Quite often I roam around with my Dad’s old Leitz 21mm Super Angulon from 1963 on my Leica M-P 240. It’s a beautiful lens that has been CLA’d by Mr. Yi here in MA. Unfortunately or fortunately which ever way you look at it I only shoot in monochrome jpg with this lens because of the magenta fringing that happens on the edges of the frame. This is because the rear element is to close to the sensor. You can see in the image above the vignetting on the edges. This does not bother me that much as the image has an interesting look to it. I was thinking of William Eggleston’s image and felt it needed an update!
A couple of years ago I helped a friend bring his 36′ Morgan back from Maine. As I waited on the dock for him to bring it in I was enthralled by the stillness of the early morning and the incredible reflections happening everwhere. Magical is the only word to describe it. Another morning in paradise.
In Gloucester, MA every year we have a schooner festival. It’s a unique experience and I am lucky enough to be able to climb on board one of them whenever I want. This year I chose to shoot only in B&W mode on my Leica with my father’s old Leica/Schneider 21mm Super Angulon from 1963. In color this lens has a heavy magenta vignette so I tend to use it only in B&W. A couple of years ago I had a CLA done on it and the optics are stunning.
I love this old GAR building in downtown Rockport. The paint is peeling off the bricks and there is always a flag hanging, just not in this photo. Leica M-P 240 w/ Leica 28 mm Elmarit V1.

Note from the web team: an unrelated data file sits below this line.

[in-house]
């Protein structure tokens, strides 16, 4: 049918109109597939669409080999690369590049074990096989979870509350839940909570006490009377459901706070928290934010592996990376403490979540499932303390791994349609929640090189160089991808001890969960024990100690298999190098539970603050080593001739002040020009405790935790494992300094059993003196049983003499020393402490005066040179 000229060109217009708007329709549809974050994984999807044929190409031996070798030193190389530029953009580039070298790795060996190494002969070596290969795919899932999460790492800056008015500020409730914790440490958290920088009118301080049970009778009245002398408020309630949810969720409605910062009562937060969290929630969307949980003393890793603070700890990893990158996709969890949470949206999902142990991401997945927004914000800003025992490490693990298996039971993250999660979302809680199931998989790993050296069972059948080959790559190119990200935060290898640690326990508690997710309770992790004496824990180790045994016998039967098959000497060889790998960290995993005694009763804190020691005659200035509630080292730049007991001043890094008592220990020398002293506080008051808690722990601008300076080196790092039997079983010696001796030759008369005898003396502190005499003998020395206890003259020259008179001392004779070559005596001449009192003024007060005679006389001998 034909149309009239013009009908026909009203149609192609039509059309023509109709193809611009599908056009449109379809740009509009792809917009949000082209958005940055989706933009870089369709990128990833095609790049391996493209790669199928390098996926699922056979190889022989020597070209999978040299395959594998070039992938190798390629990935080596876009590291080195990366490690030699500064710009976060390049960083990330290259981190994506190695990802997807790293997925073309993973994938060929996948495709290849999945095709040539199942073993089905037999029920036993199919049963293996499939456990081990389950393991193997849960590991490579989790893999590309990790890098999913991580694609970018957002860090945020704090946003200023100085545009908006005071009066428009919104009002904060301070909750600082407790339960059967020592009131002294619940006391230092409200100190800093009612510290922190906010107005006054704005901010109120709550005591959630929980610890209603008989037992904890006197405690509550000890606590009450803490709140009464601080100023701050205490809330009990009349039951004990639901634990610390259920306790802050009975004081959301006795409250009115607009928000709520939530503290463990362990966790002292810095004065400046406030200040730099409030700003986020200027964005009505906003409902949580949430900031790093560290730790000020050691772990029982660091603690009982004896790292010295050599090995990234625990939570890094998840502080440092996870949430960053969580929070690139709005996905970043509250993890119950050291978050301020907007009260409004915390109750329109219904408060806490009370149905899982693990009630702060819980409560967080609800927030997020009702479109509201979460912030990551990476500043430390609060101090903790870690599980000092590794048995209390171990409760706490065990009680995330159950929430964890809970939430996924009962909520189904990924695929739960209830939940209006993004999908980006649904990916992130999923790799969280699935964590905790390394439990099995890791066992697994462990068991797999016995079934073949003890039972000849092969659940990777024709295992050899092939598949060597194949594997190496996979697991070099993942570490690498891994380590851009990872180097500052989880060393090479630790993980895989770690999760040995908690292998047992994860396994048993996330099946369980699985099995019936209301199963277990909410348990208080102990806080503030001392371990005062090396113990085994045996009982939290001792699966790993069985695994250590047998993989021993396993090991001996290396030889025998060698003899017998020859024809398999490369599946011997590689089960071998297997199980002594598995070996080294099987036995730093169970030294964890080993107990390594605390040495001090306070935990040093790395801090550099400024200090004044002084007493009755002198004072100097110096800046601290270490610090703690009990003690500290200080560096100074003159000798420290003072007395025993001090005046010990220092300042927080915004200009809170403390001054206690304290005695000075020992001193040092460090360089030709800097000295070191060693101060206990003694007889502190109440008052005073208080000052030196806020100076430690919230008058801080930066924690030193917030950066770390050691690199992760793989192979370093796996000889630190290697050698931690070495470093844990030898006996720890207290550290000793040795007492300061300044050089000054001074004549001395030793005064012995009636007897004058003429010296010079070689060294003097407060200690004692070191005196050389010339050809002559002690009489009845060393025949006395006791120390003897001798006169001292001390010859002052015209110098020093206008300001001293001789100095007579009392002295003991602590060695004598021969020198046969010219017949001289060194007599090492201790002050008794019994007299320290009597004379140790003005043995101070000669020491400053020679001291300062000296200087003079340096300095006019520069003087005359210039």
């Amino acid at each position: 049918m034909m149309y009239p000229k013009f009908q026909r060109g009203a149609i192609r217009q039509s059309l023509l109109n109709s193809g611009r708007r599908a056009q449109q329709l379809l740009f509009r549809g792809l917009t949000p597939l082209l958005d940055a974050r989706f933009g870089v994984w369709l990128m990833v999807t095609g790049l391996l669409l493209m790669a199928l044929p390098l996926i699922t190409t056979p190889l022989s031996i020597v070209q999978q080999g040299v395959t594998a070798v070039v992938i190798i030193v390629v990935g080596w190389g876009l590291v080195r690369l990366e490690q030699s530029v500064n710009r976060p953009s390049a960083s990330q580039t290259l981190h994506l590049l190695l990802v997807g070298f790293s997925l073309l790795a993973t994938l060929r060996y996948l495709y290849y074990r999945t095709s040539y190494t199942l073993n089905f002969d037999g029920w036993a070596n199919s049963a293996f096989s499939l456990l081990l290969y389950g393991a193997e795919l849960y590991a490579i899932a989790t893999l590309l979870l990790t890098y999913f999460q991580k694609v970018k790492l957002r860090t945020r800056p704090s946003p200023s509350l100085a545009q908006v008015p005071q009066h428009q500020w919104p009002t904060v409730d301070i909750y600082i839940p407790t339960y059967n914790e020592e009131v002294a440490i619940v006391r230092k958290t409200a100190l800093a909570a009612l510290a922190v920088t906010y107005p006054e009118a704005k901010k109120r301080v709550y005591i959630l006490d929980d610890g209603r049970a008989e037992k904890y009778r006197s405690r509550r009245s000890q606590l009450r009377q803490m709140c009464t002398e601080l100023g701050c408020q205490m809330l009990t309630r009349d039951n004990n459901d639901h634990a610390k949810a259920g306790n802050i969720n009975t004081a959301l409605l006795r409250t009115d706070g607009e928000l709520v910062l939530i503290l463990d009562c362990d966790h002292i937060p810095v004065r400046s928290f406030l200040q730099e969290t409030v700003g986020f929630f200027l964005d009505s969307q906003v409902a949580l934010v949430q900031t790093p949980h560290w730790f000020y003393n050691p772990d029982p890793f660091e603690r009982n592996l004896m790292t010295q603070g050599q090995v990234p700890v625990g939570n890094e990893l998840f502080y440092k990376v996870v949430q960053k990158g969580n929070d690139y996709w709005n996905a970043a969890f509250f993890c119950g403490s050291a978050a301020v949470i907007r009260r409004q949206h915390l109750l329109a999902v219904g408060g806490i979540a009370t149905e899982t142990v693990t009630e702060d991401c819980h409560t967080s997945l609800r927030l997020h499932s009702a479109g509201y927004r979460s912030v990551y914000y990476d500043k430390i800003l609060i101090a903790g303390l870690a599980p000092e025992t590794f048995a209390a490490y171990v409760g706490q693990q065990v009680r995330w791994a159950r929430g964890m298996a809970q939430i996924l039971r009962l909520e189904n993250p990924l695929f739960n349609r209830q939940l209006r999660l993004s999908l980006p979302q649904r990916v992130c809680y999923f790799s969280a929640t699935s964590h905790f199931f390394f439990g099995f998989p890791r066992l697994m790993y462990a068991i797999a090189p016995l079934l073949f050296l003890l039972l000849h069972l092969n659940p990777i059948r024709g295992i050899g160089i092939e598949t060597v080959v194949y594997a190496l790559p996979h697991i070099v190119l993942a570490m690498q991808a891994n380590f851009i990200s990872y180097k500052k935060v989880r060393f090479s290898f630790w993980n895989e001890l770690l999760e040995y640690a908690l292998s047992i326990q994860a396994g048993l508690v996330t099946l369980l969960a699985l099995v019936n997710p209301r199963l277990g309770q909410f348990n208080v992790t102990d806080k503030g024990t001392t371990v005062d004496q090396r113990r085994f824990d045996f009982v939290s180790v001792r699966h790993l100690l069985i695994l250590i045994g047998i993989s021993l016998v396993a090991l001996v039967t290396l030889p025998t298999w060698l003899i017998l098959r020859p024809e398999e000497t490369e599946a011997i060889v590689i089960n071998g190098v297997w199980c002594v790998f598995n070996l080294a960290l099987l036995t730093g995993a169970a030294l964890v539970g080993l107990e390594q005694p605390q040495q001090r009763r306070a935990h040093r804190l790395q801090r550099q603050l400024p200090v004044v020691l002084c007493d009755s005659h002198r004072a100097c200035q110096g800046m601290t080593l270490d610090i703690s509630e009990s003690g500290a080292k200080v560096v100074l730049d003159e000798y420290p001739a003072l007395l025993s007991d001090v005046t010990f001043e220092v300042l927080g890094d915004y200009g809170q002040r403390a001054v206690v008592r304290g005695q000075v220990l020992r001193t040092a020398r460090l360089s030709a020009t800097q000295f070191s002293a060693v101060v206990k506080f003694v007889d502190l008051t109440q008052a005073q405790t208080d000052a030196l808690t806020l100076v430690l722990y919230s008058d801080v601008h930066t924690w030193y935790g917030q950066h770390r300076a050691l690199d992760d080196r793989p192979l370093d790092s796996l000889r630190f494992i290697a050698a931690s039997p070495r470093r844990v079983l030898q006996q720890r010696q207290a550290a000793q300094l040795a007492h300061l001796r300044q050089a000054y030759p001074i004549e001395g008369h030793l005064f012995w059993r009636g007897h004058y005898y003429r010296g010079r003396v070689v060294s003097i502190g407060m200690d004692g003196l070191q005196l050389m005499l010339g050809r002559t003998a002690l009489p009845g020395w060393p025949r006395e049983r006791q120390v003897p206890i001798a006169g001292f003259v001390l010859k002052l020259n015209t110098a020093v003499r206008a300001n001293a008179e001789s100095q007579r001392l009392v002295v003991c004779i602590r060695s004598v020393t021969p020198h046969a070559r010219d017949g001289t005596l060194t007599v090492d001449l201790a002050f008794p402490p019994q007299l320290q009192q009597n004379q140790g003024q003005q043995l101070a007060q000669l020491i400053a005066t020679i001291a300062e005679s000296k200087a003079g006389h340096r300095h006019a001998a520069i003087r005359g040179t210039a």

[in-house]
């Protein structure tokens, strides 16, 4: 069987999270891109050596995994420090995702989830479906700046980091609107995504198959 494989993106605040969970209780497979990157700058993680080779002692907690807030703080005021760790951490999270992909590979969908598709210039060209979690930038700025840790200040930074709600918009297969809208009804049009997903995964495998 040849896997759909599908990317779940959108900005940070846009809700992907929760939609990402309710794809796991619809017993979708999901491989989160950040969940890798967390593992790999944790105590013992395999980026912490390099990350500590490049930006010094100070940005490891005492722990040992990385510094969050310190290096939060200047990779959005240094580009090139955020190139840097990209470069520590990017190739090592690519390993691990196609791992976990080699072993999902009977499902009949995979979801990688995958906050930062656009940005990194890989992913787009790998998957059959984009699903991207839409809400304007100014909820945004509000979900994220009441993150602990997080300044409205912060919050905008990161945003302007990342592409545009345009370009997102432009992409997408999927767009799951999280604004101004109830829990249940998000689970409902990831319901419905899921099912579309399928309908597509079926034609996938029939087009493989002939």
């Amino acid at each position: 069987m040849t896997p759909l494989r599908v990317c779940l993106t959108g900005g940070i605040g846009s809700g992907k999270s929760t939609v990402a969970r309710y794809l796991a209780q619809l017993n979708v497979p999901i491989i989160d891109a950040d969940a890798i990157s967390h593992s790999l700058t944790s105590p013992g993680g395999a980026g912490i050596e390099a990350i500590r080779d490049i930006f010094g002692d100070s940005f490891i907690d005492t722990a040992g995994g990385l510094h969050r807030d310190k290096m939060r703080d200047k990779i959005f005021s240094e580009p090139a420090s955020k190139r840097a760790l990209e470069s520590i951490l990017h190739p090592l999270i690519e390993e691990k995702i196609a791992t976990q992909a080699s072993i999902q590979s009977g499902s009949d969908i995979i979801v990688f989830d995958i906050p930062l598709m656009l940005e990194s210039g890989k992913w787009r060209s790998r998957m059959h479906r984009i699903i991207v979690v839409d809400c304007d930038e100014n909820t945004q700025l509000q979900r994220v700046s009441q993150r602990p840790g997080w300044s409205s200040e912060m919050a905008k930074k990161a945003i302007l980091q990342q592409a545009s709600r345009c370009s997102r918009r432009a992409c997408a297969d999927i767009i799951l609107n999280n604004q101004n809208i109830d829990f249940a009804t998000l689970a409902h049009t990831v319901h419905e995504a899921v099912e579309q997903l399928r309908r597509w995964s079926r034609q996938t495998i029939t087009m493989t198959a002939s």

This tree has always drawn me to it early in the morning spring and fall. The light is low and the shadows are wonderful. The building across the street is a wonderful in it’s design. The out of focus clouds and building really give an interesting feel to this image. Leica M-P 240 w/Leica 35mm Summicron.
I’ve been trying to catch this fence just right for a while. A couple of weeks ago I managed to do it justice. Leica M-P 240 with 50mm Summilux.
This image was made awhile ago and I just came across it. I was out shooting with an intern on assignment for the group of newspapers I worked for at the time as a Photo Editor. I was teaching this intern about light and how B&W can be such a powerful tool. This tree had white bark that could not be ignored. I had the Leica M-P 240 and the 50mm Summilux with me and worked on this composition knowing that I would convert to B&W since the only real color was the sky. The texture on the tree just popped once it was converted.